To upgrade the skills of Americans at greatest risk from automation, a more comprehensive approach is required — one that’s backed by government. To start, states and the federal government should boost tax credits to encourage small and medium-sized businesses to invest more in retraining low-skilled workers. States should bolster workforce development boards that help community colleges and technical schools customize course offerings to meet the needs of local industries.
The government should also do more to promote apprenticeships, which allow workers, including mid-career professionals, to earn a salary while they learn new trades. The Trump administration has approved modest increases in federal grants to apprenticeship programs, but the U.S.’s investment remains paltry compared to that of countries, like Germany, with well-developed apprenticeship systems.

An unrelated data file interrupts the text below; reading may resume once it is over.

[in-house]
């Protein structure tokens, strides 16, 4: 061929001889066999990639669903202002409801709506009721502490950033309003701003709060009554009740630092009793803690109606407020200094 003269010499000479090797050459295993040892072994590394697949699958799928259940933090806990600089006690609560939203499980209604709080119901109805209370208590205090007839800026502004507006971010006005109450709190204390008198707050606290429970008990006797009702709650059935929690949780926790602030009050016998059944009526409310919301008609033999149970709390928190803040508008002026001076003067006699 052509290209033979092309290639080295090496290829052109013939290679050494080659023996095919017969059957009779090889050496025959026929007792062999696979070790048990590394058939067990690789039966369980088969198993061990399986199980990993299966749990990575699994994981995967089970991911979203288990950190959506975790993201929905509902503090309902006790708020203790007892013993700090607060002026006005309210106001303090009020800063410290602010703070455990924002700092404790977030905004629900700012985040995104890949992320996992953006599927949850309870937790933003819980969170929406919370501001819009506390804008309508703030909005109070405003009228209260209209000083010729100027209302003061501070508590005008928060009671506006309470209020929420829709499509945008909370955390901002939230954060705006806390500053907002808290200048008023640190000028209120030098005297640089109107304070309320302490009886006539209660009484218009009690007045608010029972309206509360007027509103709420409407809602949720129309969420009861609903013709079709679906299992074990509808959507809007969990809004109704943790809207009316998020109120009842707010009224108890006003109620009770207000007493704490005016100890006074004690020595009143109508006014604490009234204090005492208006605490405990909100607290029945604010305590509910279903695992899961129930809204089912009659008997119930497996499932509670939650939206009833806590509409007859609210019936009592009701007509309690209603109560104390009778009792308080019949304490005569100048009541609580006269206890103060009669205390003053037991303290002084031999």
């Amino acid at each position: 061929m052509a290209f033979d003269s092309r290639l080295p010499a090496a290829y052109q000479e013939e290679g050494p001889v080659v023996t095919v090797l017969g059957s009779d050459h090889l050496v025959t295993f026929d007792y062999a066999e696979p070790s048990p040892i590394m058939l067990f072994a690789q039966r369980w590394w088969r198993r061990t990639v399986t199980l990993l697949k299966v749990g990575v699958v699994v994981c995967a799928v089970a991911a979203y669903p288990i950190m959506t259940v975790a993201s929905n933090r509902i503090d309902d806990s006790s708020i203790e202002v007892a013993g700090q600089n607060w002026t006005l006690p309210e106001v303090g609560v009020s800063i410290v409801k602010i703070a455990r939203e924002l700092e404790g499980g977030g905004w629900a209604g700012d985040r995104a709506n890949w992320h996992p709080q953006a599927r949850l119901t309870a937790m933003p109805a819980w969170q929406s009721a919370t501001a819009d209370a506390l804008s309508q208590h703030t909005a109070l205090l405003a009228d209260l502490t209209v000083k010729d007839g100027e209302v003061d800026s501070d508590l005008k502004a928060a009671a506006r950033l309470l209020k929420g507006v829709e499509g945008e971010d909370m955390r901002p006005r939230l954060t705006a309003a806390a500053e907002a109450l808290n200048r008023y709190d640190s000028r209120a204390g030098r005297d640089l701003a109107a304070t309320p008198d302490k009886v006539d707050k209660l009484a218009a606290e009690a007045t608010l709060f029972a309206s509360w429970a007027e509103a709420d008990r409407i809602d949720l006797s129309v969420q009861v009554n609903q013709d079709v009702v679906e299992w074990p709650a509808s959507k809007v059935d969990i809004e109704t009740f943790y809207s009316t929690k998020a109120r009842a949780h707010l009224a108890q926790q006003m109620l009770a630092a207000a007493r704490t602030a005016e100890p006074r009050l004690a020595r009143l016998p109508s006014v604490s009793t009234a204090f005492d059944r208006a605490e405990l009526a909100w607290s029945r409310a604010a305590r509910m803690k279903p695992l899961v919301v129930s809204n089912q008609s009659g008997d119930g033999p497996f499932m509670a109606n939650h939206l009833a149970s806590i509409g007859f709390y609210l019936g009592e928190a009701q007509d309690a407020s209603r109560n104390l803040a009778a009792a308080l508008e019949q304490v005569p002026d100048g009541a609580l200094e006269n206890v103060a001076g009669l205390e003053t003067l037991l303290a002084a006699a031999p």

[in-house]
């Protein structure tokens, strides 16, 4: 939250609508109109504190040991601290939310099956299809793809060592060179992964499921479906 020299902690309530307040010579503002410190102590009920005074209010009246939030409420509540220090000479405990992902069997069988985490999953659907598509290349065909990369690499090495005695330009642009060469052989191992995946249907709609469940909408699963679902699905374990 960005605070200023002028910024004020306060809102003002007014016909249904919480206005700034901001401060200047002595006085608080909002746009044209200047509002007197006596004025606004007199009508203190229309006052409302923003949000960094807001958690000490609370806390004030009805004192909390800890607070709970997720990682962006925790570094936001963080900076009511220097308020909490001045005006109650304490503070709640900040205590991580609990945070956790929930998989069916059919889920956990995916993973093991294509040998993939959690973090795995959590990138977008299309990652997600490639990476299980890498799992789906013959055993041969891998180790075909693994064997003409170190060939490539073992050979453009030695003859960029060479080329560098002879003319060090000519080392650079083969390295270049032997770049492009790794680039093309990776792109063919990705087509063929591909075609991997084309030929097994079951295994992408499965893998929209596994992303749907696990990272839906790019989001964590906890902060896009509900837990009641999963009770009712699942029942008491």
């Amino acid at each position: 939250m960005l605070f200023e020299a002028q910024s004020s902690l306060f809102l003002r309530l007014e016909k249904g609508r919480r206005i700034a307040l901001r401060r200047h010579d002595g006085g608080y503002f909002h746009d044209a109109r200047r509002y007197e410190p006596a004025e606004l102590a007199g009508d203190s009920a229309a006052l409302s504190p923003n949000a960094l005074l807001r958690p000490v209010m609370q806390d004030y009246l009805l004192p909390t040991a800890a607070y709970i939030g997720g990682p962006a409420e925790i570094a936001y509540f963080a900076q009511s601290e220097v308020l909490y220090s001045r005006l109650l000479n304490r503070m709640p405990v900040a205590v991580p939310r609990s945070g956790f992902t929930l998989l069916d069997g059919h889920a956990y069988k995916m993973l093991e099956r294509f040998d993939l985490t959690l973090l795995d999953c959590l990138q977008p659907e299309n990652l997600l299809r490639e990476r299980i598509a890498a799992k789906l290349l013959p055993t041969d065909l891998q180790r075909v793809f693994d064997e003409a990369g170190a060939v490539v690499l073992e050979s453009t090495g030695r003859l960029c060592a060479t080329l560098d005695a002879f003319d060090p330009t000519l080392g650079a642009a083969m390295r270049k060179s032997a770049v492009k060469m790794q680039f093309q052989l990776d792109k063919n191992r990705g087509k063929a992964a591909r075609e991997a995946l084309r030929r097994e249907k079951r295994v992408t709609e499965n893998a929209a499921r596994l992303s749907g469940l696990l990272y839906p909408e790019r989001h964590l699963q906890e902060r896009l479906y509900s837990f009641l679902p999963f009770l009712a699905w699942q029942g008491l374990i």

Workers themselves need to embrace the idea of retraining as a lifelong endeavor. Policy makers can assist by making short-term certificate programs eligible for federal student aid, as the bipartisan JOBS Act aims to do. Subsidized individual training accounts, like those offered by Singapore’s government, would encourage more adult learners to complete unfinished degrees or seek additional credentials. And Congress should revive the previous administration’s proposal to extend wage insurance to displaced workers who take new jobs at lower salaries. That would give middle-class workers the financial cushion to pursue more education while continuing to work.
Creating an educational and training system suited for the future of work will require government, educational institutions and industry leaders to collaborate. Success is possible, but it won’t come cheap. There are some things big business — even Amazon — can’t deliver.
Chosen excerpts by Job Market Monitor. Read the whole story at Employers Can’t Retrain the U.S. Workforce by Themselves – Bloomberg